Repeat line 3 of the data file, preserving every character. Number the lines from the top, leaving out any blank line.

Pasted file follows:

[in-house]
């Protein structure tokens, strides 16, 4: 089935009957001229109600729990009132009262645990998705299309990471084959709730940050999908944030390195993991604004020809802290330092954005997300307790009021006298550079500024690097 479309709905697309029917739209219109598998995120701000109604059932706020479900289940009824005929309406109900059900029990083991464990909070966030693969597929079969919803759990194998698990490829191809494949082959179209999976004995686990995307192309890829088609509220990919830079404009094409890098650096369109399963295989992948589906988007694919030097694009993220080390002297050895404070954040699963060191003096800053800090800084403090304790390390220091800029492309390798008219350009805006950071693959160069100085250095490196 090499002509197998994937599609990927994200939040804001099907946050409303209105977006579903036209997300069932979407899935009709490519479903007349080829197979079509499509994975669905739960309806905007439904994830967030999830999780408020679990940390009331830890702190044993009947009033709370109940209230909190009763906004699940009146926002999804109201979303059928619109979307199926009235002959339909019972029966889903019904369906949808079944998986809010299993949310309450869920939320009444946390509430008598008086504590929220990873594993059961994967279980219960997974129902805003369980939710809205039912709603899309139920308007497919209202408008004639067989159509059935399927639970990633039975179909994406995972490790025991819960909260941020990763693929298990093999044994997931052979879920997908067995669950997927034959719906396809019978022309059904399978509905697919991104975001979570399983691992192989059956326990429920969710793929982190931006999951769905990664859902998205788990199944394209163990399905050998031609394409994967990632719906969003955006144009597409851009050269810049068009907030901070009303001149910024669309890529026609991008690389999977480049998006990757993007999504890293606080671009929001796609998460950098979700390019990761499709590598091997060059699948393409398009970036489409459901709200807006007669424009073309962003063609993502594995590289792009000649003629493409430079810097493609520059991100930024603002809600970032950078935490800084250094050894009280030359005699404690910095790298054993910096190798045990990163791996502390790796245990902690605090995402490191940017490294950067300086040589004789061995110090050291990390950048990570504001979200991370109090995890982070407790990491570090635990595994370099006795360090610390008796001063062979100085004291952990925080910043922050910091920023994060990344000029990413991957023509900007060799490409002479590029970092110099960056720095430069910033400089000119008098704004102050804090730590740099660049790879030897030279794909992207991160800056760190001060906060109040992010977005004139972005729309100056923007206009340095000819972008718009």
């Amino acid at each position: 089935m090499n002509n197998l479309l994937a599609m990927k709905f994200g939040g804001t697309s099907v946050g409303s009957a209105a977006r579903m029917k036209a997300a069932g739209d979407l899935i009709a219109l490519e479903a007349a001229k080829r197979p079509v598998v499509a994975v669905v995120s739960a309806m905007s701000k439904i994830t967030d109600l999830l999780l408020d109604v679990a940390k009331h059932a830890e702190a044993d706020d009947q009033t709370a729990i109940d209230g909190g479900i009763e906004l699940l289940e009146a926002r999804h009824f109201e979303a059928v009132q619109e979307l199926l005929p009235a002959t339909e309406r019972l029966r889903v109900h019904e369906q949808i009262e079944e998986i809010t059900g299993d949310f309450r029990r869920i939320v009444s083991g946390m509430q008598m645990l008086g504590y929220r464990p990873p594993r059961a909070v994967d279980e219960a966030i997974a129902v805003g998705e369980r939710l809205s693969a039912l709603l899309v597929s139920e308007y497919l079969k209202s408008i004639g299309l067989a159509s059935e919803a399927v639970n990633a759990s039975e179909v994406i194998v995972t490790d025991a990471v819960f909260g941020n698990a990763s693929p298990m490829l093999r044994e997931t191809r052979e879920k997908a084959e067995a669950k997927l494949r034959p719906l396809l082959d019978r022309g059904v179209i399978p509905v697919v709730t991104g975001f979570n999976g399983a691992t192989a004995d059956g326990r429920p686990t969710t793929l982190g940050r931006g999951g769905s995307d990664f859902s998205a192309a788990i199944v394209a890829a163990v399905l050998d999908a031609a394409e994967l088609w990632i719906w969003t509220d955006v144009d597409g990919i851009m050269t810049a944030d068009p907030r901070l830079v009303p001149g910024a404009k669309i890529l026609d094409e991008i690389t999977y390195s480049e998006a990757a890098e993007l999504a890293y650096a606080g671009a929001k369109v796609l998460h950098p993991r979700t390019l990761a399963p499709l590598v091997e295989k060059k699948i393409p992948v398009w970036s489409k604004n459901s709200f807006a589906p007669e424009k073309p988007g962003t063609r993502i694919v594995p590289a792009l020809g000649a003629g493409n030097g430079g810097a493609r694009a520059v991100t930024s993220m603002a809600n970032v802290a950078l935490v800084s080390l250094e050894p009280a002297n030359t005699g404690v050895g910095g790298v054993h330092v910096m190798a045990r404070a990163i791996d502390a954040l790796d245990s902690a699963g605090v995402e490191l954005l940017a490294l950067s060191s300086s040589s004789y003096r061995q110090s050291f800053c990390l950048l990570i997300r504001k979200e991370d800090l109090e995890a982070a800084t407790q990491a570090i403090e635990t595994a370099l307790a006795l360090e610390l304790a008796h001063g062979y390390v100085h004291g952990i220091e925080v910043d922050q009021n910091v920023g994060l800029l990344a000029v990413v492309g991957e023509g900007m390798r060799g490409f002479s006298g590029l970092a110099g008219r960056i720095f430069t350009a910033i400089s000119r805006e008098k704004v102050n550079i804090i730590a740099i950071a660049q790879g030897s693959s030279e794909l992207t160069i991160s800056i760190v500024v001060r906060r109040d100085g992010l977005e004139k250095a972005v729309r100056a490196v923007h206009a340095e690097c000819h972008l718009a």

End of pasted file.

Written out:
């Amino acid at each position: 089935m090499n002509n197998l479309l994937a599609m990927k709905f994200g939040g804001t697309s099907v946050g409303s009957a209105a977006r579903m029917k036209a997300a069932g739209d979407l899935i009709a219109l490519e479903a007349a001229k080829r197979p079509v598998v499509a994975v669905v995120s739960a309806m905007s701000k439904i994830t967030d109600l999830l999780l408020d109604v679990a940390k009331h059932a830890e702190a044993d706020d009947q009033t709370a729990i109940d209230g909190g479900i009763e906004l699940l289940e009146a926002r999804h009824f109201e979303a059928v009132q619109e979307l199926l005929p009235a002959t339909e309406r019972l029966r889903v109900h019904e369906q949808i009262e079944e998986i809010t059900g299993d949310f309450r029990r869920i939320v009444s083991g946390m509430q008598m645990l008086g504590y929220r464990p990873p594993r059961a909070v994967d279980e219960a966030i997974a129902v805003g998705e369980r939710l809205s693969a039912l709603l899309v597929s139920e308007y497919l079969k209202s408008i004639g299309l067989a159509s059935e919803a399927v639970n990633a759990s039975e179909v994406i194998v995972t490790d025991a990471v819960f909260g941020n698990a990763s693929p298990m490829l093999r044994e997931t191809r052979e879920k997908a084959e067995a669950k997927l494949r034959p719906l396809l082959d019978r022309g059904v179209i399978p509905v697919v709730t991104g975001f979570n999976g399983a691992t192989a004995d059956g326990r429920p686990t969710t793929l982190g940050r931006g999951g769905s995307d990664f859902s998205a192309a788990i199944v394209a890829a163990v399905l050998d999908a031609a394409e994967l088609w990632i719906w969003t509220d955006v144009d597409g990919i851009m050269t810049a944030d068009p907030r901070l830079v009303p001149g910024a404009k669309i890529l026609d094409e991008i690389t999977y390195s480049e998006a990757a890098e993007l999504a890293y650096a606080g671009a929001k369109v796609l998460h950098p993991r979700t390019l990761a399963p499709l590598v091997e295989k060059k699948i393409p992948v398009w970036s489409k604004n459901s709200f807006a589906p007669e424009k073309p988007g962003t063609r993502i694919v594995p590289a792009l020809g000649a003629g493409n030097g430079g810097a493609r694009a520059v991100t930024s993220m603002a809600n970032v802290a950078l935490v800084s080390l250094e050894p009280a002297n030359t005699g404690v050895g910095g790298v054993h330092v910096m190798a045990r404070a990163i791996d502390a954040l790796d245990s902690a699963g605090v995402e490191l954005l940017a490294l950067s060191s300086s040589s004789y003096r061995q110090s050291f800053c990390l950048l990570i997300r504001k979200e991370d800090l109090e995890a982070a800084t407790q990491a570090i403090e635990t595994a370099l307790a006795l360090e610390l304790a008796h001063g062979y390390v100085h004291g952990i220091e925080v910043d922050q009021n910091v920023g994060l800029l990344a000029v990413v492309g991957e023509g900007m390798r060799g490409f002479s006298g590029l970092a110099g008219r960056i720095f430069t350009a910033i400089s000119r805006e008098k704004v102050n550079i804090i730590a740099i950071a660049q790879g030897s693959s030279e794909l992207t160069i991160s800056i760190v500024v001060r906060r109040d100085g992010l977005e004139k250095a972005v729309r100056a490196v923007h206009a340095e690097c000819h972008l718009a």